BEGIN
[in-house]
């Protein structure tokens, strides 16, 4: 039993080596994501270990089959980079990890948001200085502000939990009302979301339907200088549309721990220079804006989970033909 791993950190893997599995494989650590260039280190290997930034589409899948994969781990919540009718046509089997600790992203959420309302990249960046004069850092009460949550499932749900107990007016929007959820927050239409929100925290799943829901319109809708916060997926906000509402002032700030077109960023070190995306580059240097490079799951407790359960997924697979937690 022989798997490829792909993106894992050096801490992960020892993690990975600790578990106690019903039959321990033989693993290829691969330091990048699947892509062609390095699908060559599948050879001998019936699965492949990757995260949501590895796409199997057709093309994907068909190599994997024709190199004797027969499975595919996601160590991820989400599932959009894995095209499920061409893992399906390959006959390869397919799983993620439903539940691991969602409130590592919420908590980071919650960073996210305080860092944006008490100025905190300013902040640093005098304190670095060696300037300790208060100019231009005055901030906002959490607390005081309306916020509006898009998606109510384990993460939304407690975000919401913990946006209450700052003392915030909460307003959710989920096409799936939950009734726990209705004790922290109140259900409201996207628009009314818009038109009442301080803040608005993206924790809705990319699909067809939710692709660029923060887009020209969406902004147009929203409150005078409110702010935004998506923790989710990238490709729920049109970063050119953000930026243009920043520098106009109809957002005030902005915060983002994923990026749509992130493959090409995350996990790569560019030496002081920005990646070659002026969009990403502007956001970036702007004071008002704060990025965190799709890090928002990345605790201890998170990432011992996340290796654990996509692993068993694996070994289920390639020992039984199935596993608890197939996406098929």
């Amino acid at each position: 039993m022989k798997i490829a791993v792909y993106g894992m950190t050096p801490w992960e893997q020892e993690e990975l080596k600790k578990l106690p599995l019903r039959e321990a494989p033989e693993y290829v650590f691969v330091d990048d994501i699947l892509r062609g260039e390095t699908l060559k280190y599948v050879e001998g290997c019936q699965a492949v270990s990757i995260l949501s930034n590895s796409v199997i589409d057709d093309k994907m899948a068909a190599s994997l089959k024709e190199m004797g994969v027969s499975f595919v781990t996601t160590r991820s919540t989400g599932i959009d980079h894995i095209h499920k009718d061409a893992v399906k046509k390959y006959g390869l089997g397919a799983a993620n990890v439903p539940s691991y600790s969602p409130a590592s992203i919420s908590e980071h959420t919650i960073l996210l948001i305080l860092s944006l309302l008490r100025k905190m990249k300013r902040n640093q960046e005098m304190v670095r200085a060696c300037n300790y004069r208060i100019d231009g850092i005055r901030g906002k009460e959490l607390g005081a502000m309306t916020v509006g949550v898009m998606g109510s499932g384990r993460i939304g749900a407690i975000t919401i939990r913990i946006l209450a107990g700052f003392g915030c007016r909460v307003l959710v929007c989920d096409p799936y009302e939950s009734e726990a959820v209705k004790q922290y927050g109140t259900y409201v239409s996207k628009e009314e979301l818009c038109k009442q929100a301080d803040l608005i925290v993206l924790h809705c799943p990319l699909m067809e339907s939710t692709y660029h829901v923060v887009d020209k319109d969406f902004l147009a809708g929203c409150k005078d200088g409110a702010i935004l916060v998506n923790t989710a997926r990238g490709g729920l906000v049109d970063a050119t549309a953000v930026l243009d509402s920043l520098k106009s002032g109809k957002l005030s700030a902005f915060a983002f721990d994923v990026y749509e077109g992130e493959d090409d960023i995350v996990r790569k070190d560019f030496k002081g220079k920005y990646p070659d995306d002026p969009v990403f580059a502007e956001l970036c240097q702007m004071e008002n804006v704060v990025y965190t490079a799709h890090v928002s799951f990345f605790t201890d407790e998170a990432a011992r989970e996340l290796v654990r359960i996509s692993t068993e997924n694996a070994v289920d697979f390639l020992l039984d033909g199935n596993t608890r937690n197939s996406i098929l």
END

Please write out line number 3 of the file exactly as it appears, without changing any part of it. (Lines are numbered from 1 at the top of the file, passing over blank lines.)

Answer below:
């Amino acid at each position: 039993m022989k798997i490829a791993v792909y993106g894992m950190t050096p801490w992960e893997q020892e993690e990975l080596k600790k578990l106690p599995l019903r039959e321990a494989p033989e693993y290829v650590f691969v330091d990048d994501i699947l892509r062609g260039e390095t699908l060559k280190y599948v050879e001998g290997c019936q699965a492949v270990s990757i995260l949501s930034n590895s796409v199997i589409d057709d093309k994907m899948a068909a190599s994997l089959k024709e190199m004797g994969v027969s499975f595919v781990t996601t160590r991820s919540t989400g599932i959009d980079h894995i095209h499920k009718d061409a893992v399906k046509k390959y006959g390869l089997g397919a799983a993620n990890v439903p539940s691991y600790s969602p409130a590592s992203i919420s908590e980071h959420t919650i960073l996210l948001i305080l860092s944006l309302l008490r100025k905190m990249k300013r902040n640093q960046e005098m304190v670095r200085a060696c300037n300790y004069r208060i100019d231009g850092i005055r901030g906002k009460e959490l607390g005081a502000m309306t916020v509006g949550v898009m998606g109510s499932g384990r993460i939304g749900a407690i975000t919401i939990r913990i946006l209450a107990g700052f003392g915030c007016r909460v307003l959710v929007c989920d096409p799936y009302e939950s009734e726990a959820v209705k004790q922290y927050g109140t259900y409201v239409s996207k628009e009314e979301l818009c038109k009442q929100a301080d803040l608005i925290v993206l924790h809705c799943p990319l699909m067809e339907s939710t692709y660029h829901v923060v887009d020209k319109d969406f902004l147009a809708g929203c409150k005078d200088g409110a702010i935004l916060v998506n923790t989710a997926r990238g490709g729920l906000v049109d970063a050119t549309a953000v930026l243009d509402s920043l520098k106009s002032g109809k957002l005030s700030a902005f915060a983002f721990d994923v990026y749509e077109g992130e493959d090409d960023i995350v996990r790569k070190d560019f030496k002081g220079k920005y990646p070659d995306d002026p969009v990403f580059a502007e956001l970036c240097q702007m004071e008002n804006v704060v990025y965190t490079a799709h890090v928002s799951f990345f605790t201890d407790e998170a990432a011992r989970e996340l290796v654990r359960i996509s692993t068993e997924n694996a070994v289920d697979f390639l020992l039984d033909g199935n596993t608890r937690n197939s996406i098929l």